Incidentally, coding JA3 also required to take into account a number of unreserved TLS field values, such as those collected by Google’s GREASE (Generate Random Extensions And Sustain Extensibility) to discourage random implementations from negatively impacting the ecosystem, to obtain a resulting uniform hash whether applications took advantage of these GREASE values or not.
Next stop: JA3S.
With the TLS client fingerprinting out of the way, the natural progression suggested fingerprinting TLS ServerHello messages would be just as advantageous.
The approach was altogether similar to that of JA3 with two key differences: JA3S hashes were built using the decimal values of a subset of JA3 fields—namely TLSVersion,Cipher,Extensions, but, most importantly, fingerprinting a server solely based on its Hello message was perceived to be insufficient. Instead, SFE centered on the way servers respond to the same client over the extent of several connections to discover that, although server responses vary when responding to different clients, they will generate the same response for the same client every single time.
Observing how clients establish TLS connections provides ample opportunity for network defenders to separate commodity malware from legitimate traffic. Just as you’d be able to easily pick rotten apples from any given batch, the distinctive telltale signs left behind by custom C2s, or basically any potentially unwanted software for that matter, in relation to the host operating system constitute a unique form of passive detection. For example, a particular C2 server running on Kali Linux would generate a unique signature pair that can be easily consumed.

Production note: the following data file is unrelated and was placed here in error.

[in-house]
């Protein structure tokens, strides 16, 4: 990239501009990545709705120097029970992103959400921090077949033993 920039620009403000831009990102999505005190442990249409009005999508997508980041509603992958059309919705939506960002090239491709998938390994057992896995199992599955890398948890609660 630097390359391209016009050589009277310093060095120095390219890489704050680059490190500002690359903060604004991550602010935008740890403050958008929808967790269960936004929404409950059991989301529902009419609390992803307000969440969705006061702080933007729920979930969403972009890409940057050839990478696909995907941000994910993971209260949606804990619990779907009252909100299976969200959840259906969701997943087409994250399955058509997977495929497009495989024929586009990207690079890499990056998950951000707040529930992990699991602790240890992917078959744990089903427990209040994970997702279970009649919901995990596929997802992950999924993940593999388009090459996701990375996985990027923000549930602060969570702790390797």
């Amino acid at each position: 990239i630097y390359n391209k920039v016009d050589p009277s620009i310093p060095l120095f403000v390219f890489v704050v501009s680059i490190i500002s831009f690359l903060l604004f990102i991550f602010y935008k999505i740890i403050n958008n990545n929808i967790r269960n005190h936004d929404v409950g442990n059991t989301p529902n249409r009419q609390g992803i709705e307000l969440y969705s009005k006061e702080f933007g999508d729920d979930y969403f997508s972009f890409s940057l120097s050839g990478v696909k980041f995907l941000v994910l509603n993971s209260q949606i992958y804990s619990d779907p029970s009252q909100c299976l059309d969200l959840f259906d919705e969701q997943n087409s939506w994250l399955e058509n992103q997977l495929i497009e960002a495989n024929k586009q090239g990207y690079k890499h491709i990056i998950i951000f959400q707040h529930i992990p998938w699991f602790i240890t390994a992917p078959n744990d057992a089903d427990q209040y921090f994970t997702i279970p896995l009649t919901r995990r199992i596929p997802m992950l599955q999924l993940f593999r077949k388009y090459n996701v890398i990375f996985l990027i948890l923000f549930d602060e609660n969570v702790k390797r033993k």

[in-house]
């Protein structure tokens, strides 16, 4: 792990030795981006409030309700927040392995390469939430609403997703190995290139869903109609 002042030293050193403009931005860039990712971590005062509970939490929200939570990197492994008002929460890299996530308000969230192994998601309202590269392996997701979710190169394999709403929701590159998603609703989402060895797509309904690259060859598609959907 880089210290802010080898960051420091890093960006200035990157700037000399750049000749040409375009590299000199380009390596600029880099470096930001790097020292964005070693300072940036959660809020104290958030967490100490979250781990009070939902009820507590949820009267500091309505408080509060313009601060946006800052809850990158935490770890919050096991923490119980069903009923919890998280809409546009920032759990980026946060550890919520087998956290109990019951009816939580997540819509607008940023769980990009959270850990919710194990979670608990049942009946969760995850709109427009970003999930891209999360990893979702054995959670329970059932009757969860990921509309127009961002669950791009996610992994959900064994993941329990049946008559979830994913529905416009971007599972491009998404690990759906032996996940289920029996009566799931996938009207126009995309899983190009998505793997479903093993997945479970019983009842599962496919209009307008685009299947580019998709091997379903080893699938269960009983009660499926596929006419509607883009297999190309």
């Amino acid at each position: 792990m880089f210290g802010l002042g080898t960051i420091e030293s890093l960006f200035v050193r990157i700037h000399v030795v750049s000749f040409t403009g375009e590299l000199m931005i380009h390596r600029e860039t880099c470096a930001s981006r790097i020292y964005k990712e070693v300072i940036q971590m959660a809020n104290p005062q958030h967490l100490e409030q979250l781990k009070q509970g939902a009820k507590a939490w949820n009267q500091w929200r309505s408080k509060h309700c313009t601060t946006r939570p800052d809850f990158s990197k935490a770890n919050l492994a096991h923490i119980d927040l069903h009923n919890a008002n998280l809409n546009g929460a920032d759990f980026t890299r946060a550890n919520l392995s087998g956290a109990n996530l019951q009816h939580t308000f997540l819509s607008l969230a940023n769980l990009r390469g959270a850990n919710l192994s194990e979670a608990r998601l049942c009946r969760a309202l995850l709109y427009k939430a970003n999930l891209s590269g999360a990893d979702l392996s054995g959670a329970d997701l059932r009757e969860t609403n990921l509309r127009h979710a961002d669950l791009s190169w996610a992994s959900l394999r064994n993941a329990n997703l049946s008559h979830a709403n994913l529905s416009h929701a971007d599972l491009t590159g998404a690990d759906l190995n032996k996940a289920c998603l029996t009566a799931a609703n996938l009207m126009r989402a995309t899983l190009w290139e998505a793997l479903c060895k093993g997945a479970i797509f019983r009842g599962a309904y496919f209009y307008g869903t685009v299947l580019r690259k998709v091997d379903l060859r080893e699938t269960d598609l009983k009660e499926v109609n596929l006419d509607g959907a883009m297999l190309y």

At first glance, the efficacy of JA3/S signatures is difficult to disprove. After all, deviations from baseline signatures are always a lucrative proposition; one that is historically understood and trivially pursued by security analysts. With this in mind, profiling applications becomes a matter of programmatically ‘feeding’ your tools using resources such as JA3er’s REST API to begin inspecting your traffic; soon after, you’ll be in a position to separate legitimate (or even misconfigured) applications from illegitimate ones, with a potential focus on uncommon cases of any allowed services reaching out to suspicious domains, to name a few.
For example, security tools like RSA Netwitness can produce the JA3 value of both TLS clients and servers observed in a network session stored as text values using independent meta items.
Pivoting over to ja3er.com, we can immediately associate the above fingerprint with any corresponding user-agent(s), applications, etc., including additional comments from the community as far as any technologies involved in their use.
Although cross referencing JA3 hashes using ja3er.com constitutes an important piece of the puzzle, a more complete picture can be obtained by pairing these with their JA3S counterparts; again, this is because parameters in the ServerHello message are cryptographically linked to the ones present on the ClientHello side. For instance, a specific version of the popular Nginx web server will respond to a specific Firefox browser version in the same way, every time.